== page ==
Overlaid on top of the database attribution points 36 in FIG. 6 are a plurality of probe traces 40 gathered from users of the various navigation devices 14 which transmit probe data. The attribution points 36 of the database are represented as open boxes, whereas the probe traces 40 are represented by dotted lines. The probe data associated with the probe traces 40 in this particular example may include “average speed” of the vehicles that travel along the numerous segments of the transportation network. For a given attribute (e.g., posted speed limit) as many good probe traces (average speed) as can be found are collected along the segments in question 34, as well as the associated “first” segment 44 immediately preceding the segment(s) in question 34, and the “second” segment 46 that immediately follows the segment(s) in question 34. A good probe trace 40 is one whose attribution is known to be good at least in the first 44 and second 46 segments immediately before and after the segment(s) in question 34, and preferably but not necessarily possessing good attribution in the segment(s) in question 34, as will be explained further below.

FIG. 7 illustrates a simplified exemplary section of the roadway 48 that is circled in FIG. 6. It is understood that FIG. 7 is for illustrative purposes only and that it could just as well represent any of a number of sections along the digital transportation network system illustrated in FIG. 6 for which there is gaps in attribution in segments of the roadway sandwiched between segments with know attribution, and for which interpolation of probe trace data can be used to close the gaps. The section 48 is shown having the “segment in question” 34 with its associated “attribute of interest” A of the database, which is either missing or whose value if in doubt. The segment of interest is bordered one side by the “first” segment 44 having known attribute B from the data base and bordered on the opposite side by “second” segment 46 having known attribute C from the database. The same section 48 of the roadway is shown at the bottom of FIG. 7 associated with the collection of probe data gathered from a plurality of navigation devices that have traversed segments 44, 34 and 46 in succession, and have provided associated probe values of E, F and G, respectively.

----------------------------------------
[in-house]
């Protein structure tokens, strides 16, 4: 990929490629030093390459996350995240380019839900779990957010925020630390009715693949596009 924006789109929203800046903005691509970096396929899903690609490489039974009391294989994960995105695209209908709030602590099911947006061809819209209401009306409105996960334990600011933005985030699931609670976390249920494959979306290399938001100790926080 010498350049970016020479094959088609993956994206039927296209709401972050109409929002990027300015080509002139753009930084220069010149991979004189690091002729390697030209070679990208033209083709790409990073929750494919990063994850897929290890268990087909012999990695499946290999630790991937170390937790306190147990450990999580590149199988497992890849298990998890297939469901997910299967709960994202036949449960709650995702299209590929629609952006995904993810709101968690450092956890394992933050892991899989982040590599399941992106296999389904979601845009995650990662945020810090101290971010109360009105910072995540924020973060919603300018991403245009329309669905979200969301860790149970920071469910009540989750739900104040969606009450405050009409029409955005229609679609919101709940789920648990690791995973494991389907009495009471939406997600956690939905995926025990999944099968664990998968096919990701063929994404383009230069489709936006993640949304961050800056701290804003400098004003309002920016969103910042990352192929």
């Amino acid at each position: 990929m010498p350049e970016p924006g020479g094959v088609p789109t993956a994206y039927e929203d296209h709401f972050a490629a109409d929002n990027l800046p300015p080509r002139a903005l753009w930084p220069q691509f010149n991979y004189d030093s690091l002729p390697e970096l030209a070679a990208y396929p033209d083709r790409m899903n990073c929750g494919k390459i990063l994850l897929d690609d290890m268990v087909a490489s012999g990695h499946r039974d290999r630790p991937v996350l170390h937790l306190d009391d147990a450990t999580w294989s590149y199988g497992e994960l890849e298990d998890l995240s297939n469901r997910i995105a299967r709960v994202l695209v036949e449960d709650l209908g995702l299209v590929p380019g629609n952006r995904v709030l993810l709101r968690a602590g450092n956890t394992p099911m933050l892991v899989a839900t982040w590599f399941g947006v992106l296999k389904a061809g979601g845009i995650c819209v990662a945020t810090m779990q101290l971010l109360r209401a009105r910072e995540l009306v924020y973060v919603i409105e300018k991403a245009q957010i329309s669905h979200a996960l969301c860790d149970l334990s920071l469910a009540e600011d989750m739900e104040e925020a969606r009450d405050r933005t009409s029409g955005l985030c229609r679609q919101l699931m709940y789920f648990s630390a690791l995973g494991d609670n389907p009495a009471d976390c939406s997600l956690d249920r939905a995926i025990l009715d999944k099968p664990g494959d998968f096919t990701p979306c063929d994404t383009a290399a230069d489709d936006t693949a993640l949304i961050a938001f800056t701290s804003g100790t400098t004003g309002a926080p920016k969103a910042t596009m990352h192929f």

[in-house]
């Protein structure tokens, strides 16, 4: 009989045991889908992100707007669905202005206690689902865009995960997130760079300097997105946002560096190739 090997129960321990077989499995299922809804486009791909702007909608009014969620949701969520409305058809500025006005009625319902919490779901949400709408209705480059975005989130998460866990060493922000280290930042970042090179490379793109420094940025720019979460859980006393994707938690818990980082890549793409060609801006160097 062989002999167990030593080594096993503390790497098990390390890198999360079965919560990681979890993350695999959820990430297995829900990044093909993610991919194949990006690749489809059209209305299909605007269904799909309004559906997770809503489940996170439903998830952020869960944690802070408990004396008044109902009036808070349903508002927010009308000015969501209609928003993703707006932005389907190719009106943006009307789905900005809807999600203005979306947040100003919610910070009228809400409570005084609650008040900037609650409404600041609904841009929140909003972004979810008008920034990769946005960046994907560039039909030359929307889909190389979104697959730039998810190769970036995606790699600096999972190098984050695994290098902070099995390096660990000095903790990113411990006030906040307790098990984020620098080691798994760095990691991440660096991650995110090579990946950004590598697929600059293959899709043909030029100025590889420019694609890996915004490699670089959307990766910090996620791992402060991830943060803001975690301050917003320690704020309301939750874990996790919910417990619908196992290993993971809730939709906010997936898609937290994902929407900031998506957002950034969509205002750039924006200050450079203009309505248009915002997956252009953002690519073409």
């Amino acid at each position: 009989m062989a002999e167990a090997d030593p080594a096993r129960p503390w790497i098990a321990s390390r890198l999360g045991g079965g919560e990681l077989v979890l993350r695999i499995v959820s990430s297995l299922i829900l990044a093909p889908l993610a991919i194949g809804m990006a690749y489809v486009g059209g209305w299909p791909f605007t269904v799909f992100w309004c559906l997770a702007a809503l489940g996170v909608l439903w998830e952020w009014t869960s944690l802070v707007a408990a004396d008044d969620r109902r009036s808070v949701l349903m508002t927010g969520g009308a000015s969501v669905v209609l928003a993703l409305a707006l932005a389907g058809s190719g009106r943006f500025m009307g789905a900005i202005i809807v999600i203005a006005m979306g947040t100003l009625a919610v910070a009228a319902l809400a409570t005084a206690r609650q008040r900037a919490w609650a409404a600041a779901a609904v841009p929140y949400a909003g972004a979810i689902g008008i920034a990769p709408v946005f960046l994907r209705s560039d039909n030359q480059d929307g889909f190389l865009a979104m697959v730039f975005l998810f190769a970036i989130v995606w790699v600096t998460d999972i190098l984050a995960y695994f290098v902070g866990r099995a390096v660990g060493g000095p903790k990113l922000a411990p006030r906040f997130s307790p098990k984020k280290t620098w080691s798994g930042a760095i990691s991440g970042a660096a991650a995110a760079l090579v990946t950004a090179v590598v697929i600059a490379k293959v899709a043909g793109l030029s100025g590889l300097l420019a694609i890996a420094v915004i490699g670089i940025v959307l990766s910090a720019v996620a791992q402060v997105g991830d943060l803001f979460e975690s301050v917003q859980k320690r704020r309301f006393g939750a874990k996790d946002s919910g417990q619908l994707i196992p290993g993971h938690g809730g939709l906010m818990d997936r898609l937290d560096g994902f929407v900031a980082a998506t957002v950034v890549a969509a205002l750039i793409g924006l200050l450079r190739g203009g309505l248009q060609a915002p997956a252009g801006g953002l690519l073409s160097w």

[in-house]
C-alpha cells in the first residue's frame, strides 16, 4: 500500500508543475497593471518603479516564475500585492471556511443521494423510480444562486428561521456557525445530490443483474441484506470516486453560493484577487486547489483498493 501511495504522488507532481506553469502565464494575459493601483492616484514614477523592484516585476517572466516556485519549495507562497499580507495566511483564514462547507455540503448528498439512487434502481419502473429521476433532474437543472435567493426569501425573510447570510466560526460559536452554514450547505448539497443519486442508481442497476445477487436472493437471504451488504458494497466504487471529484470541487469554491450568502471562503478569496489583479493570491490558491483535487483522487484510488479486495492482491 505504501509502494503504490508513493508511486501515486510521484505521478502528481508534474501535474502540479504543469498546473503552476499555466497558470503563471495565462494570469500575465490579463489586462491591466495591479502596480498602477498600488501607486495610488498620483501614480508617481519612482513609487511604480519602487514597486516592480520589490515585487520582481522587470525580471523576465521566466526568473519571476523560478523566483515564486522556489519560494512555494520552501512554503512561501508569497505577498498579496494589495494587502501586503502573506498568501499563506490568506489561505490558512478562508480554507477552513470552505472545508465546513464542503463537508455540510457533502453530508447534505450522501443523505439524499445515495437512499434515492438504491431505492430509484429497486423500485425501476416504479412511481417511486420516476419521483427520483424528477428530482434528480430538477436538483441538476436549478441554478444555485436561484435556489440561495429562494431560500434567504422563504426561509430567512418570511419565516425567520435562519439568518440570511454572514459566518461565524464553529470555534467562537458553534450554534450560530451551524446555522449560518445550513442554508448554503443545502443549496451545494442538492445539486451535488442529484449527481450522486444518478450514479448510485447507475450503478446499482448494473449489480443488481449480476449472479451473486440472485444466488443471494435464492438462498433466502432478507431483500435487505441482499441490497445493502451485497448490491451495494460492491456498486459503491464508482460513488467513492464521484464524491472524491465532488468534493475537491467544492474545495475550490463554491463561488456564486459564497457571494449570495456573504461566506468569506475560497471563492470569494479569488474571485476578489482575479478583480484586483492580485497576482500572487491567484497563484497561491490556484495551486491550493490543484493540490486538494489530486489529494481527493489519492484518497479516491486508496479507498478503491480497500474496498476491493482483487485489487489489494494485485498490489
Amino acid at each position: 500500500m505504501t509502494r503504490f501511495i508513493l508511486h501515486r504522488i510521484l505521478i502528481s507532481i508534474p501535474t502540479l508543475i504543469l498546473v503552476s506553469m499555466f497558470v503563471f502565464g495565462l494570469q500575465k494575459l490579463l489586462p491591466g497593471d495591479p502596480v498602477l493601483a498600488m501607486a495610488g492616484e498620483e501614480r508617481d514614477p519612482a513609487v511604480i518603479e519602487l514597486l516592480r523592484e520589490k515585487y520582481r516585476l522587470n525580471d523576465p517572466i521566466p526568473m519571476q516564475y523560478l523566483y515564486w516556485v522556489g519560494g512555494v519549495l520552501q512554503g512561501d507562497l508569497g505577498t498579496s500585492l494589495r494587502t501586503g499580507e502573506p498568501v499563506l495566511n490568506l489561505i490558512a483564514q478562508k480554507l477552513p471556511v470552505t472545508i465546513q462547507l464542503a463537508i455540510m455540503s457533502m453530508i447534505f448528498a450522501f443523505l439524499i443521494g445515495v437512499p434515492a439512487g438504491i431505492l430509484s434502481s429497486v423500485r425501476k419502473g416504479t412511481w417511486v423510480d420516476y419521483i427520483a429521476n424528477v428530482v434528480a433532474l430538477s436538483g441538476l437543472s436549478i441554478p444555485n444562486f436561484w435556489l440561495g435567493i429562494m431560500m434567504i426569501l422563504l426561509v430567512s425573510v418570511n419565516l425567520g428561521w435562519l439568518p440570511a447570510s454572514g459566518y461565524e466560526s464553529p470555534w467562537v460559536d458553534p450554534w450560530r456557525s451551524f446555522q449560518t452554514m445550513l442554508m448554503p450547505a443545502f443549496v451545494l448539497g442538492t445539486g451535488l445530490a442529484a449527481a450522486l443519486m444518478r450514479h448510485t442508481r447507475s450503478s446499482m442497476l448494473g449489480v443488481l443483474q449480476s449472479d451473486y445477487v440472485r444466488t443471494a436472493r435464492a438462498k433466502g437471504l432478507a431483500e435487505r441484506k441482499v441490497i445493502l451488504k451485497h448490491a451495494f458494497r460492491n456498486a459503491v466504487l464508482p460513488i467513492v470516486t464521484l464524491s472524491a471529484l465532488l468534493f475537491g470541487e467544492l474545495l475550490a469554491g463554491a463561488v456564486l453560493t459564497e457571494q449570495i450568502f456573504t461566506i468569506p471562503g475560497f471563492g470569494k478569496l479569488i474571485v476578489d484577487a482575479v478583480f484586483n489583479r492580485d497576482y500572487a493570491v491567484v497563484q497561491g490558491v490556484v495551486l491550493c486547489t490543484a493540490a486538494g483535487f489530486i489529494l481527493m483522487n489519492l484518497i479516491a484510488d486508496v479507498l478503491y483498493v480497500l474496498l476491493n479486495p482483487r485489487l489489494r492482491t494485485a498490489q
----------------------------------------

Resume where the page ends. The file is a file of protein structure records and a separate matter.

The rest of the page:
The probe traces over the length of the respective segments 44, 34, 46 of FIG. 7 are statistically averaged to determine an adjusted mean trace value for each segment. In general, any attribute that can be derived from or relate to probe measurement via statistical means can be used to fill gaps in attribute coverage of an existing transportation network database, or to verify the accuracy of the existing attribute. Once the mean trace values are calculated, one can derive the value of the attribute of interest or the value of an indicator that can be statistically related to the attribute of interest from the mean probe trace at intervals along the probe trace, or one can determine a function that predicts the value of the attribute or indicator along the probe trace. Average speed derived from probe data is an indicator of posted speed along the trace path, as an example, and they are tied together by a known function. This speed example will be developed further below. The process involves looking at the trend of attributes from the sequence of database attributes B, C before and after the segment(s) of interest 34, and comparing these to the calculated attribute or indicator from the same segments along the probe trace. If the trends are similar (i.e., comparison of centerline), and there is positive correlation, one can apply the calculated attribute from the probe trace data to the segment(s) of interest in the database. If a function was calculated, apply the average value of the function over the probe trace length that is coincident with the segment(s) of interest to the segment. If an indicator was used, apply the value of the function proportionate to the ratio.